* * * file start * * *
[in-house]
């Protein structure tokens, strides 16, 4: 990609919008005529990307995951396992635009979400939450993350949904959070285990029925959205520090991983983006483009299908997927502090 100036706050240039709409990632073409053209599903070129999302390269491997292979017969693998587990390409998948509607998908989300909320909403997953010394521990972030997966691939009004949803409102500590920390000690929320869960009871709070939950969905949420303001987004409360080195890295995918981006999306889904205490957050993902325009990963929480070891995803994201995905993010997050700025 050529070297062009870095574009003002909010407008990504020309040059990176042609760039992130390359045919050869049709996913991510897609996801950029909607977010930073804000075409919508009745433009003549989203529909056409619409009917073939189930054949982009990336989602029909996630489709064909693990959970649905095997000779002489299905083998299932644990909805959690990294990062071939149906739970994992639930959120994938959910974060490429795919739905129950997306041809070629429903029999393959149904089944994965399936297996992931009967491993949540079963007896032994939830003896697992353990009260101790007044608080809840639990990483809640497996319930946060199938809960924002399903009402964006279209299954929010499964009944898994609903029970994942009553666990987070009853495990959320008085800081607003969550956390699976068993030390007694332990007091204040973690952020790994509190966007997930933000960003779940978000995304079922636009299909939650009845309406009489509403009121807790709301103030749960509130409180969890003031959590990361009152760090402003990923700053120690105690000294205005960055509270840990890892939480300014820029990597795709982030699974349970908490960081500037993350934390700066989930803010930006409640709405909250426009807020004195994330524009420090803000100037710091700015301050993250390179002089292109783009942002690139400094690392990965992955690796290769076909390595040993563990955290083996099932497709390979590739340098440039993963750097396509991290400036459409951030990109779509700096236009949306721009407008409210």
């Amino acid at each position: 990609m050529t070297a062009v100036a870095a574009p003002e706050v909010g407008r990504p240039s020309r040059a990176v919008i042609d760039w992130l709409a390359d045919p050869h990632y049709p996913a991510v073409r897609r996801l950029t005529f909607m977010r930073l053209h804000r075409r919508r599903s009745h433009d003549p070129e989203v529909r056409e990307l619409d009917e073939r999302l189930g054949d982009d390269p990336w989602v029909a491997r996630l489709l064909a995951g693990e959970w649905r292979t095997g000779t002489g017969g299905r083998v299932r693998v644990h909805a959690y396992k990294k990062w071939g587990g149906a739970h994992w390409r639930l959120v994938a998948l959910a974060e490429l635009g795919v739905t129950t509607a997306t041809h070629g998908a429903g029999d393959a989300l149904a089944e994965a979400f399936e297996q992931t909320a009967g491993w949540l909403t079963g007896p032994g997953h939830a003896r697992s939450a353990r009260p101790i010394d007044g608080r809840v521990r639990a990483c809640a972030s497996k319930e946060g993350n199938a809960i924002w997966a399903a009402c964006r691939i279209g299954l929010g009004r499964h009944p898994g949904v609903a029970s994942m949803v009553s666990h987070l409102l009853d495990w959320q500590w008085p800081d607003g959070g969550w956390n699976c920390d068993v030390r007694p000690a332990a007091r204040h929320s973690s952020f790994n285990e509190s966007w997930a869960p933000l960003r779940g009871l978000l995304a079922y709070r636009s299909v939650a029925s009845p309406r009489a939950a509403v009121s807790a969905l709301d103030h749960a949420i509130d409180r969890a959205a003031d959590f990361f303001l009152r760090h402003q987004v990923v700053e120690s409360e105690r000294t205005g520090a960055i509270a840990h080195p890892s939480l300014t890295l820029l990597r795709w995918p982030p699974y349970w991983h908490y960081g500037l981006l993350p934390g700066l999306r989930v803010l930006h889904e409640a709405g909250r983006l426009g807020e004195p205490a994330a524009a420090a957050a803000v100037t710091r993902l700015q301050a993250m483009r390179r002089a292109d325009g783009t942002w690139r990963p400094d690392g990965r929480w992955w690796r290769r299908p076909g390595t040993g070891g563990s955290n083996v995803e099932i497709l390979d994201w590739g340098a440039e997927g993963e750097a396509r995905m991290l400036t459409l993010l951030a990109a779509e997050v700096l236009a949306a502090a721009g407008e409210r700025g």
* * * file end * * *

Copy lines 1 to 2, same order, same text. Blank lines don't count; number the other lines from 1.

[in-house]
């Protein structure tokens, strides 16, 4: 990609919008005529990307995951396992635009979400939450993350949904959070285990029925959205520090991983983006483009299908997927502090 100036706050240039709409990632073409053209599903070129999302390269491997292979017969693998587990390409998948509607998908989300909320909403997953010394521990972030997966691939009004949803409102500590920390000690929320869960009871709070939950969905949420303001987004409360080195890295995918981006999306889904205490957050993902325009990963929480070891995803994201995905993010997050700025 050529070297062009870095574009003002909010407008990504020309040059990176042609760039992130390359045919050869049709996913991510897609996801950029909607977010930073804000075409919508009745433009003549989203529909056409619409009917073939189930054949982009990336989602029909996630489709064909693990959970649905095997000779002489299905083998299932644990909805959690990294990062071939149906739970994992639930959120994938959910974060490429795919739905129950997306041809070629429903029999393959149904089944994965399936297996992931009967491993949540079963007896032994939830003896697992353990009260101790007044608080809840639990990483809640497996319930946060199938809960924002399903009402964006279209299954929010499964009944898994609903029970994942009553666990987070009853495990959320008085800081607003969550956390699976068993030390007694332990007091204040973690952020790994509190966007997930933000960003779940978000995304079922636009299909939650009845309406009489509403009121807790709301103030749960509130409180969890003031959590990361009152760090402003990923700053120690105690000294205005960055509270840990890892939480300014820029990597795709982030699974349970908490960081500037993350934390700066989930803010930006409640709405909250426009807020004195994330524009420090803000100037710091700015301050993250390179002089292109783009942002690139400094690392990965992955690796290769076909390595040993563990955290083996099932497709390979590739340098440039993963750097396509991290400036459409951030990109779509700096236009949306721009407008409210």